A Plan to Barcode All Fishes by cus77764

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									                A Plan to Barcode All Fishes




CSIRO Marine Research, Hobart, Tasmania
                      Why barcode fish - 1
• Although the largest vertebrate group (about 50% of all vertebrate
  species), they have a manageable number of species:
       c. 20 000 marine (15 648 in Fish Base, 91 with subspecies)
       c. 15 000 freshwater (13 544 in Fish Base, 152 with subspecies)
       (705 shared marine / freshwater species)
       c. 80 brackish only (82 in Fish Base, 1 with subspecies)
                          Why barcode fish - 1
•   Although the largest vertebrate group (about 50% of all vertebrate species), they
    have a manageable number of species:
         c. 20 000 marine (15 648 in Fish Base, 91 with subspecies)
         c. 15 000 freshwater (13 544 in Fish Base, 152 with subspecies)
         (705 shared marine / freshwater species)
         c. 80 brackish only (82 in Fish Base, 1 with subspecies)

•   Systematically very diverse:

    Superclass Agnatha (jawless fish)
         Class Cyclostomata: lampreys, hagfish

     Subphylum Gnathostomata (jawed vertebrates)
     Superclass Pisces (jawed fish)
        Class Chondrichthyes: cartilaginous fish - chimaerids, sharks, rays
        Class Osteichthyes: bony fish - coelacanths, lungfishes, eels, carps,
        tunas, salmons, flatfishes, sea horses etc
                    Why barcode fish - 2

• Global value at first sale:
  Capture fisheries in 2000 = c. US$ 81 billion
  Aquaculture (excl. plants) in 2000 = c. US$ 52 billion

• Ornamental fish:
  Retail trade in US alone in 2000 = c. US$ 3 billion

• Sports fishing:
  In Australia in 1984, recreational fishers = c. US$ 2 billion.
                       Why barcode fish - 2

•   Global value at first sale:
    Capture fisheries in 2000 = c. US$ 81 billion
    Aquaculture (excl. plants) in 2000 = c. US$ 52 billion

•   Ornamental fish:
    Retail trade in US alone in 2000 = c. US$ 3 billion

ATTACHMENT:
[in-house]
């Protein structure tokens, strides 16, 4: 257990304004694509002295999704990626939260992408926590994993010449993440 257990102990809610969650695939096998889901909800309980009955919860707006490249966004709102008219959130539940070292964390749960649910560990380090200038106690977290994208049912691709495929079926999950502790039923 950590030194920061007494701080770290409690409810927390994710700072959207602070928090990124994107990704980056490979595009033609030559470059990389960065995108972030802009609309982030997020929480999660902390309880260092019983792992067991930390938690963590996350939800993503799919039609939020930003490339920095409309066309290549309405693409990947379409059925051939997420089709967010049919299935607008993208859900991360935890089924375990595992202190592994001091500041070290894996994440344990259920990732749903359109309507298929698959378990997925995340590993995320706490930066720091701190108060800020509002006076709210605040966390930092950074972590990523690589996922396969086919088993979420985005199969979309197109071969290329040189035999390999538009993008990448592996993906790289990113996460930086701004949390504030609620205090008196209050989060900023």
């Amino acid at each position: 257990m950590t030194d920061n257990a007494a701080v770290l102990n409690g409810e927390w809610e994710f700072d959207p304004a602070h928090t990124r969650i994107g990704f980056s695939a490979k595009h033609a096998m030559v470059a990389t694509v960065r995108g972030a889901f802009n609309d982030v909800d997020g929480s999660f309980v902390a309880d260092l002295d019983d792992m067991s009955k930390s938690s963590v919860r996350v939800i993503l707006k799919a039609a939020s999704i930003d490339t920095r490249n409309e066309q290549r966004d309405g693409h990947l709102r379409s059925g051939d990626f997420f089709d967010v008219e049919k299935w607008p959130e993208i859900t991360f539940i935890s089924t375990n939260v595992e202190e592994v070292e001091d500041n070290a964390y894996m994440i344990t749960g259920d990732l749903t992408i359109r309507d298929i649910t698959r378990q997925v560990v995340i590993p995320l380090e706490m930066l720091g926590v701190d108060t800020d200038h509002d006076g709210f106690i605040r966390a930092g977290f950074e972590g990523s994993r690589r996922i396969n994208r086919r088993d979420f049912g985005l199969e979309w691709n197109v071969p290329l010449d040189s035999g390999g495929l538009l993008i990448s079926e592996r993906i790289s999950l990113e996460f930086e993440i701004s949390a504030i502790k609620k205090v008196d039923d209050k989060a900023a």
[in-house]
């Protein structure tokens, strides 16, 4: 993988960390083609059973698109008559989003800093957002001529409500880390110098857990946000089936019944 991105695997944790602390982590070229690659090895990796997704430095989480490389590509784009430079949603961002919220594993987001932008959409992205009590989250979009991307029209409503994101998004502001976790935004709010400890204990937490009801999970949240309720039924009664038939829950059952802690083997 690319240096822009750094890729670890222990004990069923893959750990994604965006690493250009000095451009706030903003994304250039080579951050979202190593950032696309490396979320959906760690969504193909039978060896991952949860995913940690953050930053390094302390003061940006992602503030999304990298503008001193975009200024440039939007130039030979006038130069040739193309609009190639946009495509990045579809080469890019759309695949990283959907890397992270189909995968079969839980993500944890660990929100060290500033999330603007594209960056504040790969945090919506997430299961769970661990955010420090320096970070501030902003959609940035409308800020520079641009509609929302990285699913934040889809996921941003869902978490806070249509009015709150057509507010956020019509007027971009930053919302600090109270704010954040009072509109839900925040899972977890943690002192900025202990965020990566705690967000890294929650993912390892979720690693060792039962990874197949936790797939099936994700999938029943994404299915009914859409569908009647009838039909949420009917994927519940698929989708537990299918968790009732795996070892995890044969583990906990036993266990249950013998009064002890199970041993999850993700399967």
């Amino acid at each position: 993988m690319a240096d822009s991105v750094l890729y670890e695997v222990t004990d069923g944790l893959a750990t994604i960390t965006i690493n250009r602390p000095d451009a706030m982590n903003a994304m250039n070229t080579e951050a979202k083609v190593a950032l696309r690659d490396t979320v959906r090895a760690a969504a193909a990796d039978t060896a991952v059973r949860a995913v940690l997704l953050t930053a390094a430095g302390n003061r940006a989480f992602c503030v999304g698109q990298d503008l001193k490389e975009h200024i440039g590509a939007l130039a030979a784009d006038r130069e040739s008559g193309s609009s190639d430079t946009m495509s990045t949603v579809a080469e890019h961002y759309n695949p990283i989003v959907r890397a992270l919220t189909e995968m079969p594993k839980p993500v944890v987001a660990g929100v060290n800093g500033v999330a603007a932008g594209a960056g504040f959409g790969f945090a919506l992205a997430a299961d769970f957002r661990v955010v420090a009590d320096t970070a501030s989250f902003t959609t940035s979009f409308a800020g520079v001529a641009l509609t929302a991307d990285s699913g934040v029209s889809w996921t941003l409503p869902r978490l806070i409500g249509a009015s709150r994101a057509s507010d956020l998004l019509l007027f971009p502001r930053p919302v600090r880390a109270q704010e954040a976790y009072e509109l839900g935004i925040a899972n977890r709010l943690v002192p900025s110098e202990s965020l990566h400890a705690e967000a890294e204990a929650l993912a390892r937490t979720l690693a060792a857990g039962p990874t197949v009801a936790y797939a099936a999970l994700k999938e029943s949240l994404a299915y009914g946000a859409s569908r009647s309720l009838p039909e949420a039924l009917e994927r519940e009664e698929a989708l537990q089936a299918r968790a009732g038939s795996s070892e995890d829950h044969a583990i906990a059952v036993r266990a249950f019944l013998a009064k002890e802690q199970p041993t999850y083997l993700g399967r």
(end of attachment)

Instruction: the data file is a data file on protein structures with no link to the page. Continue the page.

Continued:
•   Sports fishing:
    In Australia in 1984, recreational fishers = c. US$ 2 billion.

Fisheries activities globally generate trade > US$ 200 billion

And employ 35 million people
(65% marine capture, 15% inland capture, 20% aquaculture)
             Applications of Fish Barcoding
• Identification of fish, fillets, fins, and fragments (marketing,
  substitutions, quota and bycatch management).
             Applications of Fish Barcoding
• Identification of fish, fillets, fins, and fragments (marketing,
   substitutions, quota and bycatch management).
• Identification of processed product e.g. canned fish, dried fish,
  mixtures (substitutions).
             Applications of Fish Barcoding
• Identification of fish, fillets, fins, and fragments (marketing,
   substitutions, quota and bycatch management).
• Identification of processed product e.g. canned fish, dried fish,
  mixtures (substitutions).
• Identification of threatened, endangered and protected species
   (conservation).
             Applications of Fish Barcoding
• Identification of fish, fillets, fins, and fragments (marketing,
   substitutions, quota and bycatch management).
• Identification of processed product e.g. canned fish, dried fish,
  mixtures (substitutions).
• Identification of threatened, endangered and protected species
   (conservation).
• Identification of fish eggs and fish larvae (ecosystem research,
   direct and indirect fisheries management).
             Applications of Fish Barcoding
• Identification of fish, fillets, fins, and fragments (marketing,
   substitutions, quota and bycatch management).
• Identification of processed product e.g. canned fish, dried fish,
  mixtures (substitutions).
• Identification of threatened, endangered and protected species
   (conservation).
• Identification of fish eggs and fish larvae (ecosystem research,
   direct and indirect fisheries management).
• Identification of prey items in stomach contents (food webs and
   ecosystem research).
             Applications of Fish Barcoding
• Identification of fish, fillets, fins, and fragments (marketing,
   substitutions, quota and bycatch management).
• Identification of processed product e.g. canned fish, dried fish,
  mixtures (substitutions).
• Identification of threatened, endangered and protected species
   (conservation).